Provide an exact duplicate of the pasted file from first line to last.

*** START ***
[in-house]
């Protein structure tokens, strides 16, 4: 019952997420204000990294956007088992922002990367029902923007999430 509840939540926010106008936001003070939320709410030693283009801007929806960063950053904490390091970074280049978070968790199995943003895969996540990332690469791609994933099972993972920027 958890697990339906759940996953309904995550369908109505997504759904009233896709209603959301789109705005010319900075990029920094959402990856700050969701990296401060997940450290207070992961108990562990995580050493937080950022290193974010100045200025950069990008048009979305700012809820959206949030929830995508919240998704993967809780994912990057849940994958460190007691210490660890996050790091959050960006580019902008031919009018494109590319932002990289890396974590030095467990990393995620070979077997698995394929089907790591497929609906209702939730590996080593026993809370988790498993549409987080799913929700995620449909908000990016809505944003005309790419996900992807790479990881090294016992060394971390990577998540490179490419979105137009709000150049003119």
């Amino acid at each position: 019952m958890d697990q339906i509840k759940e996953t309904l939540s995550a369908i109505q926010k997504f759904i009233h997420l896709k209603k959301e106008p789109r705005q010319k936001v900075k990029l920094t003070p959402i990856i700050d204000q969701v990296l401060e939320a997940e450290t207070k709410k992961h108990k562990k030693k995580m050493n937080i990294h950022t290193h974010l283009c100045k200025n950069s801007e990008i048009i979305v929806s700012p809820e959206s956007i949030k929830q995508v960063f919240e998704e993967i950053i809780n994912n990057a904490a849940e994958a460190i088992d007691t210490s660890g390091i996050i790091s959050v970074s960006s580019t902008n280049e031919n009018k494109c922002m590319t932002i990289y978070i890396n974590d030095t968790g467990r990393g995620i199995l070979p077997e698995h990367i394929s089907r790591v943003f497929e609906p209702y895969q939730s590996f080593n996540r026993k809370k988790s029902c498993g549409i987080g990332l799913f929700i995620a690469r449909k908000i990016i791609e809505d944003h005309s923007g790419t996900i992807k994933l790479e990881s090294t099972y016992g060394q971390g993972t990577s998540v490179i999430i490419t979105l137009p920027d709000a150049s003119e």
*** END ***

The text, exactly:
[in-house]
């Protein structure tokens, strides 16, 4: 019952997420204000990294956007088992922002990367029902923007999430 509840939540926010106008936001003070939320709410030693283009801007929806960063950053904490390091970074280049978070968790199995943003895969996540990332690469791609994933099972993972920027 958890697990339906759940996953309904995550369908109505997504759904009233896709209603959301789109705005010319900075990029920094959402990856700050969701990296401060997940450290207070992961108990562990995580050493937080950022290193974010100045200025950069990008048009979305700012809820959206949030929830995508919240998704993967809780994912990057849940994958460190007691210490660890996050790091959050960006580019902008031919009018494109590319932002990289890396974590030095467990990393995620070979077997698995394929089907790591497929609906209702939730590996080593026993809370988790498993549409987080799913929700995620449909908000990016809505944003005309790419996900992807790479990881090294016992060394971390990577998540490179490419979105137009709000150049003119």
């Amino acid at each position: 019952m958890d697990q339906i509840k759940e996953t309904l939540s995550a369908i109505q926010k997504f759904i009233h997420l896709k209603k959301e106008p789109r705005q010319k936001v900075k990029l920094t003070p959402i990856i700050d204000q969701v990296l401060e939320a997940e450290t207070k709410k992961h108990k562990k030693k995580m050493n937080i990294h950022t290193h974010l283009c100045k200025n950069s801007e990008i048009i979305v929806s700012p809820e959206s956007i949030k929830q995508v960063f919240e998704e993967i950053i809780n994912n990057a904490a849940e994958a460190i088992d007691t210490s660890g390091i996050i790091s959050v970074s960006s580019t902008n280049e031919n009018k494109c922002m590319t932002i990289y978070i890396n974590d030095t968790g467990r990393g995620i199995l070979p077997e698995h990367i394929s089907r790591v943003f497929e609906p209702y895969q939730s590996f080593n996540r026993k809370k988790s029902c498993g549409i987080g990332l799913f929700i995620a690469r449909k908000i990016i791609e809505d944003h005309s923007g790419t996900i992807k994933l790479e990881s090294t099972y016992g060394q971390g993972t990577s998540v490179i999430i490419t979105l137009p920027d709000a150049s003119e």